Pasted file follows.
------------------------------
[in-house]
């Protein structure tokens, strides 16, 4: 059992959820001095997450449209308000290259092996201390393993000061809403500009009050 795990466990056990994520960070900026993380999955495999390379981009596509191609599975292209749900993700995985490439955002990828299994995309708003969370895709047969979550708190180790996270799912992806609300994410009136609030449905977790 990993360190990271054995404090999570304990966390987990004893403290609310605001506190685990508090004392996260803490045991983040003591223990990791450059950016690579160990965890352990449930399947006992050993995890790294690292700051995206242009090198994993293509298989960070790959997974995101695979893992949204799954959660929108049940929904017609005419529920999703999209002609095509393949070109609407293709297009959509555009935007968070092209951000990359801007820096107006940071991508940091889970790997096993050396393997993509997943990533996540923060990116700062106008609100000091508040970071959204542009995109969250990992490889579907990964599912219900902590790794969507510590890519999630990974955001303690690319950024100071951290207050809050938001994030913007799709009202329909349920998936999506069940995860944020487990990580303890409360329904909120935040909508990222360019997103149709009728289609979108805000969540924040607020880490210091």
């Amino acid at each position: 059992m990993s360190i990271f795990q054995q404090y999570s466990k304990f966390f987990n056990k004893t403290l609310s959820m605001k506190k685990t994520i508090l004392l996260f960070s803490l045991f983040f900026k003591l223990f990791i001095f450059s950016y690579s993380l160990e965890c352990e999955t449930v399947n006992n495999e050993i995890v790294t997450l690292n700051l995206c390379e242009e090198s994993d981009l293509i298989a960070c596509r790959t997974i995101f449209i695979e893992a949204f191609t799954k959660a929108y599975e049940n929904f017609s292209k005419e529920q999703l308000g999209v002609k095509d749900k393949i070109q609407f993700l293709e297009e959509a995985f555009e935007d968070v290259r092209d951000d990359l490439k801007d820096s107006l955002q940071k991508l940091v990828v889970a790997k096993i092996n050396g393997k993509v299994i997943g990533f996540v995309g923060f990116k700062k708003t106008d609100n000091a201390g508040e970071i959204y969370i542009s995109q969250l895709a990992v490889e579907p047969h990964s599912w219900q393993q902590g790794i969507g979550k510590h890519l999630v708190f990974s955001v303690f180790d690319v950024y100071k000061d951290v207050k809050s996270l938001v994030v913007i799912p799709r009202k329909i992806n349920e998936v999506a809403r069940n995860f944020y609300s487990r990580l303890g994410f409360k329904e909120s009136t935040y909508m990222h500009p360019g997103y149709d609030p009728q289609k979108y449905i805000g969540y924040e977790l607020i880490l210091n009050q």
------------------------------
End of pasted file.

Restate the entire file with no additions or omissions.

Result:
[in-house]
């Protein structure tokens, strides 16, 4: 059992959820001095997450449209308000290259092996201390393993000061809403500009009050 795990466990056990994520960070900026993380999955495999390379981009596509191609599975292209749900993700995985490439955002990828299994995309708003969370895709047969979550708190180790996270799912992806609300994410009136609030449905977790 990993360190990271054995404090999570304990966390987990004893403290609310605001506190685990508090004392996260803490045991983040003591223990990791450059950016690579160990965890352990449930399947006992050993995890790294690292700051995206242009090198994993293509298989960070790959997974995101695979893992949204799954959660929108049940929904017609005419529920999703999209002609095509393949070109609407293709297009959509555009935007968070092209951000990359801007820096107006940071991508940091889970790997096993050396393997993509997943990533996540923060990116700062106008609100000091508040970071959204542009995109969250990992490889579907990964599912219900902590790794969507510590890519999630990974955001303690690319950024100071951290207050809050938001994030913007799709009202329909349920998936999506069940995860944020487990990580303890409360329904909120935040909508990222360019997103149709009728289609979108805000969540924040607020880490210091």
């Amino acid at each position: 059992m990993s360190i990271f795990q054995q404090y999570s466990k304990f966390f987990n056990k004893t403290l609310s959820m605001k506190k685990t994520i508090l004392l996260f960070s803490l045991f983040f900026k003591l223990f990791i001095f450059s950016y690579s993380l160990e965890c352990e999955t449930v399947n006992n495999e050993i995890v790294t997450l690292n700051l995206c390379e242009e090198s994993d981009l293509i298989a960070c596509r790959t997974i995101f449209i695979e893992a949204f191609t799954k959660a929108y599975e049940n929904f017609s292209k005419e529920q999703l308000g999209v002609k095509d749900k393949i070109q609407f993700l293709e297009e959509a995985f555009e935007d968070v290259r092209d951000d990359l490439k801007d820096s107006l955002q940071k991508l940091v990828v889970a790997k096993i092996n050396g393997k993509v299994i997943g990533f996540v995309g923060f990116k700062k708003t106008d609100n000091a201390g508040e970071i959204y969370i542009s995109q969250l895709a990992v490889e579907p047969h990964s599912w219900q393993q902590g790794i969507g979550k510590h890519l999630v708190f990974s955001v303690f180790d690319v950024y100071k000061d951290v207050k809050s996270l938001v994030v913007i799912p799709r009202k329909i992806n349920e998936v999506a809403r069940n995860f944020y609300s487990r990580l303890g994410f409360k329904e909120s009136t935040y909508m990222h500009p360019g997103y149709d609030p009728q289609k979108y449905i805000g969540y924040e977790l607020i880490l210091n009050q």